It’s Maple Syrup Time

By Jean Redstone

cooking maple pie
MAPLE SYRUP PIE

Early spring – late March and the first half of April – is a kind of holiday time of its own in northern portions of the U.S. At least, in those northern portions where the sugar maple trees thrive.

Every year we New Englanders waited for the maple tapping, the running of the sap, the first amber golden harvest to hit local markets. Real maple syrup has a mythic complexity of taste and aroma you will never find in the substitutes sold as pancake or breakfast syrup.

But authentic maple syrup, because of the labor and time to produce, is quite expensive. Every now and then most folks we knew chose to pay the price and then stretched the unrivaled taste of pure syrup by using it as the main ingredient for eagerly-awaited sweet treats.

The first two treats below are from old recipes passed around up North that I found in a recipe book my mom kept. All three desserts are best made with real maple syrup. You can save on the cost by buying Grade B (less refined, stronger flavor) and save Grade A syrup for pancakes and waffles.

MAPLE SYRUP PIE

The best-kept secret in sugar maple country

1 1/2 Tbls butter

2 Tbls flour

2 egg yolks

1/8 tsp salt

1 1/2 C maple syrup

1 C chopped walnuts (optional)

1/2 tsp vanilla extract

1 8-inch baked pie shell

whipped cream for topping

Cream the butter and flour in a mixing bowl. Add egg yolks, salt and maple syrup. Cook in a double boiler until mixture is thick. Add vanilla and nuts (if using.) Let cool slightly.

Pour into the pie shell and spoon whipped cream on top to serve.

cooking maple thins
MAPLE THINS

MAPLE THINS

Simple to make, delicious to munch

1/2 C maple syrup

1/4 C butter

1/2 C sifted all-purpose flour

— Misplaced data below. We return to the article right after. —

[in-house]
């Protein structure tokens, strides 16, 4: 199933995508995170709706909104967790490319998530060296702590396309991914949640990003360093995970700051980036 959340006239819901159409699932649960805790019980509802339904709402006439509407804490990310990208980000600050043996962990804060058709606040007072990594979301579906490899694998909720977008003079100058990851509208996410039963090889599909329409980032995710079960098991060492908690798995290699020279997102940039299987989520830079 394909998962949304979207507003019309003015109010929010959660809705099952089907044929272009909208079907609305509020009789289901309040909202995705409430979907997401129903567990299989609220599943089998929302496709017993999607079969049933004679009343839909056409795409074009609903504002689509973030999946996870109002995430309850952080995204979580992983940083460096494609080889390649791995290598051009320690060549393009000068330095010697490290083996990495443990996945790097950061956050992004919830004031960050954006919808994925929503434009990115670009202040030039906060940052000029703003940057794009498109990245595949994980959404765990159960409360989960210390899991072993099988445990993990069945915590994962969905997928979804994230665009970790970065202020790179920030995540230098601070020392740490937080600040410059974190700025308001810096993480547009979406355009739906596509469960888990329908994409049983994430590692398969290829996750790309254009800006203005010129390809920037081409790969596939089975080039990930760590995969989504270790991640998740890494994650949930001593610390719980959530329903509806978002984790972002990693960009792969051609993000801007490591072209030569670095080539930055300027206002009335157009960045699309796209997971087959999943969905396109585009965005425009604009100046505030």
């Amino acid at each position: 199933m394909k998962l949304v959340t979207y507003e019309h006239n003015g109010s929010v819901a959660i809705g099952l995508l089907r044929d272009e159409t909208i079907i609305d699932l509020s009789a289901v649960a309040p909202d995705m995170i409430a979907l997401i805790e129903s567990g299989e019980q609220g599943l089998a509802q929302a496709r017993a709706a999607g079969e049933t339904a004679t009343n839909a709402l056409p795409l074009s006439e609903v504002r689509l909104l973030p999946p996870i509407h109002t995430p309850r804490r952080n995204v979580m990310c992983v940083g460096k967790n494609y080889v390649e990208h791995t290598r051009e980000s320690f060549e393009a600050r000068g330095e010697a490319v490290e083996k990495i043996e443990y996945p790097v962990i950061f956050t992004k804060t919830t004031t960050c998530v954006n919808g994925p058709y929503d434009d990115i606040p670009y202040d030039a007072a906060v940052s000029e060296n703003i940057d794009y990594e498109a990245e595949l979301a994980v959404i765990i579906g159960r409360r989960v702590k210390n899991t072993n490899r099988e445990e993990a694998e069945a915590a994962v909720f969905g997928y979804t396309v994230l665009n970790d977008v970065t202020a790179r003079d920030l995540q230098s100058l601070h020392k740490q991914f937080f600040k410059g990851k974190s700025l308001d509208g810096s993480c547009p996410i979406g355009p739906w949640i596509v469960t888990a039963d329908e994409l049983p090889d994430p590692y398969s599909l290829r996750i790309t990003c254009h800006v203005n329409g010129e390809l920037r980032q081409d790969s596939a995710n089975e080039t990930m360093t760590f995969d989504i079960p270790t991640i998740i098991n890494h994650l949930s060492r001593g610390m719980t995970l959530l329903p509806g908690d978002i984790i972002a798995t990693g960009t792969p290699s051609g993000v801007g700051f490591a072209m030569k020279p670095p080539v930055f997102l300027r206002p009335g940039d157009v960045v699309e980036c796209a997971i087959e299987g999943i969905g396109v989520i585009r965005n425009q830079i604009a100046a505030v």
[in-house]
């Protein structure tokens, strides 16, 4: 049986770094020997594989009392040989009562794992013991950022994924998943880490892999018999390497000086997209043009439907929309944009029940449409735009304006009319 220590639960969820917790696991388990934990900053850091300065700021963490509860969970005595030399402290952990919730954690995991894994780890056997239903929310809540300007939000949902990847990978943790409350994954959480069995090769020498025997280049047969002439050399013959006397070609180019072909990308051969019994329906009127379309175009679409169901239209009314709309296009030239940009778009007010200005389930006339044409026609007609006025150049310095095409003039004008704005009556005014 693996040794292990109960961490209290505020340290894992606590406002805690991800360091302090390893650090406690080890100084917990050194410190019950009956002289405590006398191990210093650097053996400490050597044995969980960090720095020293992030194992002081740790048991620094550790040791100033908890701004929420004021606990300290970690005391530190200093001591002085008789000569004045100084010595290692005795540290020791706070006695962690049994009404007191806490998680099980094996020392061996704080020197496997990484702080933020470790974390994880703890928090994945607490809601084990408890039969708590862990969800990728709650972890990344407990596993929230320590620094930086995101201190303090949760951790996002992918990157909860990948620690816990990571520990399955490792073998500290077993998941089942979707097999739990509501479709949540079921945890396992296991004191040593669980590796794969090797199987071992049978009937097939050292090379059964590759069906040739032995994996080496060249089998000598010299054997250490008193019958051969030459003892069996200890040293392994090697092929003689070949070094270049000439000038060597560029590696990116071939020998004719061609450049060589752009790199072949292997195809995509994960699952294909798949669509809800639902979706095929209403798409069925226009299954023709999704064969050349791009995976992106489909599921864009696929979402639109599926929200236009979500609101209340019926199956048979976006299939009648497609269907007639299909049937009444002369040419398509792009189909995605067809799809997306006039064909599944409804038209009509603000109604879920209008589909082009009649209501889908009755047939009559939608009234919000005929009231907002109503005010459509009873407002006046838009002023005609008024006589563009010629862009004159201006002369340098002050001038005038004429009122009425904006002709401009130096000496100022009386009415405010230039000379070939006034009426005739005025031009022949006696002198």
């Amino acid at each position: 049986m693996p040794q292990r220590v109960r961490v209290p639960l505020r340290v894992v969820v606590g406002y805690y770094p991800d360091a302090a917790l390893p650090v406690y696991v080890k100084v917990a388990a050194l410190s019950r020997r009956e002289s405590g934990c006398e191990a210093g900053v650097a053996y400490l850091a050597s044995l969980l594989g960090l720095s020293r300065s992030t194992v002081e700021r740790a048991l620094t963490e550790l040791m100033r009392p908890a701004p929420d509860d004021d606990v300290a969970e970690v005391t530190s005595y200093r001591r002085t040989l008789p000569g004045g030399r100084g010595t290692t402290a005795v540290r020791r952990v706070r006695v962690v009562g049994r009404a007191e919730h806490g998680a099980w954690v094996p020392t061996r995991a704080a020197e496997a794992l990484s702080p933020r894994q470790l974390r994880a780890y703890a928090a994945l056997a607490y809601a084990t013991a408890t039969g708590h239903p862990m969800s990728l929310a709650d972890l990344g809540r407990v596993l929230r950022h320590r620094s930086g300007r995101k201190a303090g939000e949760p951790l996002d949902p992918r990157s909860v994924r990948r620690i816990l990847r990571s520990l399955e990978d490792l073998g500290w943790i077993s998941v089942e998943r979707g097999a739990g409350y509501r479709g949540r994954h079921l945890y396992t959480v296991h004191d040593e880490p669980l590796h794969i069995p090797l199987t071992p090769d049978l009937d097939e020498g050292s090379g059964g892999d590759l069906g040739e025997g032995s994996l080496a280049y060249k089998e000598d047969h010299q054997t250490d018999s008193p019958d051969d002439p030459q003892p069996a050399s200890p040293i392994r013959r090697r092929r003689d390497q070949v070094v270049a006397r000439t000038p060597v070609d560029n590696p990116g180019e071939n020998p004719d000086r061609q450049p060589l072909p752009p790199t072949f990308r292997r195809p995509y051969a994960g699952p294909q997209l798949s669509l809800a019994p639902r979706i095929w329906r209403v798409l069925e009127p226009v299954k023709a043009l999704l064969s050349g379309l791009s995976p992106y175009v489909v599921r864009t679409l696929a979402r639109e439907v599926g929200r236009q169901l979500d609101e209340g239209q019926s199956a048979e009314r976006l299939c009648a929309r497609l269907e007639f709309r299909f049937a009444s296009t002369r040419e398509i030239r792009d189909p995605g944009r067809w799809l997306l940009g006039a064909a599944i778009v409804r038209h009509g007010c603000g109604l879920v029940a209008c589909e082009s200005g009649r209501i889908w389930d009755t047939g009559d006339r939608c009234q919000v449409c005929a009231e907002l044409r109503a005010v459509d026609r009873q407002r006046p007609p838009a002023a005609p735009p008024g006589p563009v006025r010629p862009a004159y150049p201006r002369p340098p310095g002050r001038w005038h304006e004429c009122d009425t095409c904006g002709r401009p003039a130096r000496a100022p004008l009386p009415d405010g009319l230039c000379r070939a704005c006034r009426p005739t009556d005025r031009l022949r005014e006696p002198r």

1/4 tsp. salt

Preheat oven to 350°. Bring syrup and butter to a hard boil for about 30 seconds. Remove from heat and add flour and salt. When well-blended, drop dough onto a greased cookie sheet, 1 tablespoon at a time, 3″ apart (they will spread while baking.). Bake for 9-12 minutes or until the cookie colors to the shade of maple sugar. Remove pan from oven and when slightly cool, use a spatula to remove cookies. Makes about a dozen.

MAPLE SYRUP FUDGE
MAPLE SYRUP FUDGE

MAPLE SYRUP FUDGE

Marvelously maple-y

2 C maple syrup

1 tbsp. light corn syrup

3/4 C half and half

1 tsp. vanilla

3/4 C coarsely chopped walnuts (optional)

Combine maple syrup, corn syrup and half and half in 1 1/2 quart saucepan. Place pan over moderate heat; stir constantly until mixture starts to boil. Continue cooking mixture without stirring until it reaches 234 degrees on candy thermometer or until a small amount of syrup forms a soft ball in cold water. Remove pan from heat, do not stir. Let mixture stand until it cools to lukewarm, about 110 to 120 degrees. Beat mixture until it thickens and begins to lose its gloss. Add vanilla and walnuts (if desired). Pour immediately into a buttered 8″x8″x2″ pan. When cool, cut into squares.

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Swedesboro NJ
September 26, 2020, 3:49 am
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